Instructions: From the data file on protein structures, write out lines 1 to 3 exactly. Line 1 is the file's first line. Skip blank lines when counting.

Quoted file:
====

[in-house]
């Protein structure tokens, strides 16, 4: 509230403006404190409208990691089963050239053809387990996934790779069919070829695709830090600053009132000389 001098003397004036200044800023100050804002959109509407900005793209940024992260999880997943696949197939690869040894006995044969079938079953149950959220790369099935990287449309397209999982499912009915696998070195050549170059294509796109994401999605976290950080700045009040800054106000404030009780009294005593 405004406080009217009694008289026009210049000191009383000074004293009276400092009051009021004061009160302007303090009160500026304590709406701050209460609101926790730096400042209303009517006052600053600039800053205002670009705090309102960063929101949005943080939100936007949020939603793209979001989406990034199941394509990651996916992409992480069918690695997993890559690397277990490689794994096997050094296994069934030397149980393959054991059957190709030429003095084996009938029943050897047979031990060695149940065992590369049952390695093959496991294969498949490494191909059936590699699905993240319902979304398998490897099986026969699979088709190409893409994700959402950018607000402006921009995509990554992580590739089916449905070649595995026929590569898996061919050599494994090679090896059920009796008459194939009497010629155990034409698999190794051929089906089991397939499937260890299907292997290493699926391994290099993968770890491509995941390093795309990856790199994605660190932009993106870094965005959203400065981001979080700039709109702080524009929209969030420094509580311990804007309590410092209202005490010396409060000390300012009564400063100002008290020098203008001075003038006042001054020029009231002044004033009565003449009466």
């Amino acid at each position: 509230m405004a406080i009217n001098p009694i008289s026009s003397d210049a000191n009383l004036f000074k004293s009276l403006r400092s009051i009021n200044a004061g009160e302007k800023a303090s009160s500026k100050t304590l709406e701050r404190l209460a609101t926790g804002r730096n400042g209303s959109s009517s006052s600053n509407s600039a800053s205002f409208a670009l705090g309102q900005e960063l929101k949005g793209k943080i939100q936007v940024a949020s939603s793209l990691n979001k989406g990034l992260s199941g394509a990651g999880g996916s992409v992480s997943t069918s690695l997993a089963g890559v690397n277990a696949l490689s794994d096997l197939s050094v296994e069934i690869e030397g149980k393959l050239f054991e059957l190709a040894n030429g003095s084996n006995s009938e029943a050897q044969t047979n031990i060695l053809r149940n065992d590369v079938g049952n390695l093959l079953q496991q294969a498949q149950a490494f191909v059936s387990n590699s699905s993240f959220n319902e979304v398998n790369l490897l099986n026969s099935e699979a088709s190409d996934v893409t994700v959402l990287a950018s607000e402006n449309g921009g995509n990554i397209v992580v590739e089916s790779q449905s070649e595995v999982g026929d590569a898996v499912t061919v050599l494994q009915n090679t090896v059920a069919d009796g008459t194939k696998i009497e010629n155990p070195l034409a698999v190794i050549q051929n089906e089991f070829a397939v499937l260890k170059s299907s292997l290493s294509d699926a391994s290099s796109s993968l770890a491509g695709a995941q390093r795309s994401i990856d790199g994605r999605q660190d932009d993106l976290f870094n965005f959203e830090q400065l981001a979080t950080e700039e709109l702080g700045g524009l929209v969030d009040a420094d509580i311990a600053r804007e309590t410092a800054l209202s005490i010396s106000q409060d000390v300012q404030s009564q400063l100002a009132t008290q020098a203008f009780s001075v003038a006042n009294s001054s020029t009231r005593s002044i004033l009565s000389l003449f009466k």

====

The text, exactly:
[in-house]
């Protein structure tokens, strides 16, 4: 509230403006404190409208990691089963050239053809387990996934790779069919070829695709830090600053009132000389 001098003397004036200044800023100050804002959109509407900005793209940024992260999880997943696949197939690869040894006995044969079938079953149950959220790369099935990287449309397209999982499912009915696998070195050549170059294509796109994401999605976290950080700045009040800054106000404030009780009294005593 405004406080009217009694008289026009210049000191009383000074004293009276400092009051009021004061009160302007303090009160500026304590709406701050209460609101926790730096400042209303009517006052600053600039800053205002670009705090309102960063929101949005943080939100936007949020939603793209979001989406990034199941394509990651996916992409992480069918690695997993890559690397277990490689794994096997050094296994069934030397149980393959054991059957190709030429003095084996009938029943050897047979031990060695149940065992590369049952390695093959496991294969498949490494191909059936590699699905993240319902979304398998490897099986026969699979088709190409893409994700959402950018607000402006921009995509990554992580590739089916449905070649595995026929590569898996061919050599494994090679090896059920009796008459194939009497010629155990034409698999190794051929089906089991397939499937260890299907292997290493699926391994290099993968770890491509995941390093795309990856790199994605660190932009993106870094965005959203400065981001979080700039709109702080524009929209969030420094509580311990804007309590410092209202005490010396409060000390300012009564400063100002008290020098203008001075003038006042001054020029009231002044004033009565003449009466």
């Amino acid at each position: 509230m405004a406080i009217n001098p009694i008289s026009s003397d210049a000191n009383l004036f000074k004293s009276l403006r400092s009051i009021n200044a004061g009160e302007k800023a303090s009160s500026k100050t304590l709406e701050r404190l209460a609101t926790g804002r730096n400042g209303s959109s009517s006052s600053n509407s600039a800053s205002f409208a670009l705090g309102q900005e960063l929101k949005g793209k943080i939100q936007v940024a949020s939603s793209l990691n979001k989406g990034l992260s199941g394509a990651g999880g996916s992409v992480s997943t069918s690695l997993a089963g890559v690397n277990a696949l490689s794994d096997l197939s050094v296994e069934i690869e030397g149980k393959l050239f054991e059957l190709a040894n030429g003095s084996n006995s009938e029943a050897q044969t047979n031990i060695l053809r149940n065992d590369v079938g049952n390695l093959l079953q496991q294969a498949q149950a490494f191909v059936s387990n590699s699905s993240f959220n319902e979304v398998n790369l490897l099986n026969s099935e699979a088709s190409d996934v893409t994700v959402l990287a950018s607000e402006n449309g921009g995509n990554i397209v992580v590739e089916s790779q449905s070649e595995v999982g026929d590569a898996v499912t061919v050599l494994q009915n090679t090896v059920a069919d009796g008459t194939k696998i009497e010629n155990p070195l034409a698999v190794i050549q051929n089906e089991f070829a397939v499937l260890k170059s299907s292997l290493s294509d699926a391994s290099s796109s993968l770890a491509g695709a995941q390093r795309s994401i990856d790199g994605r999605q660190d932009d993106l976290f870094n965005f959203e830090q400065l981001a979080t950080e700039e709109l702080g700045g524009l929209v969030d009040a420094d509580i311990a600053r804007e309590t410092a800054l209202s005490i010396s106000q409060d000390v300012q404030s009564q400063l100002a009132t008290q020098a203008f009780s001075v003038a006042n009294s001054s020029t009231r005593s002044i004033l009565s000389l003449f009466k």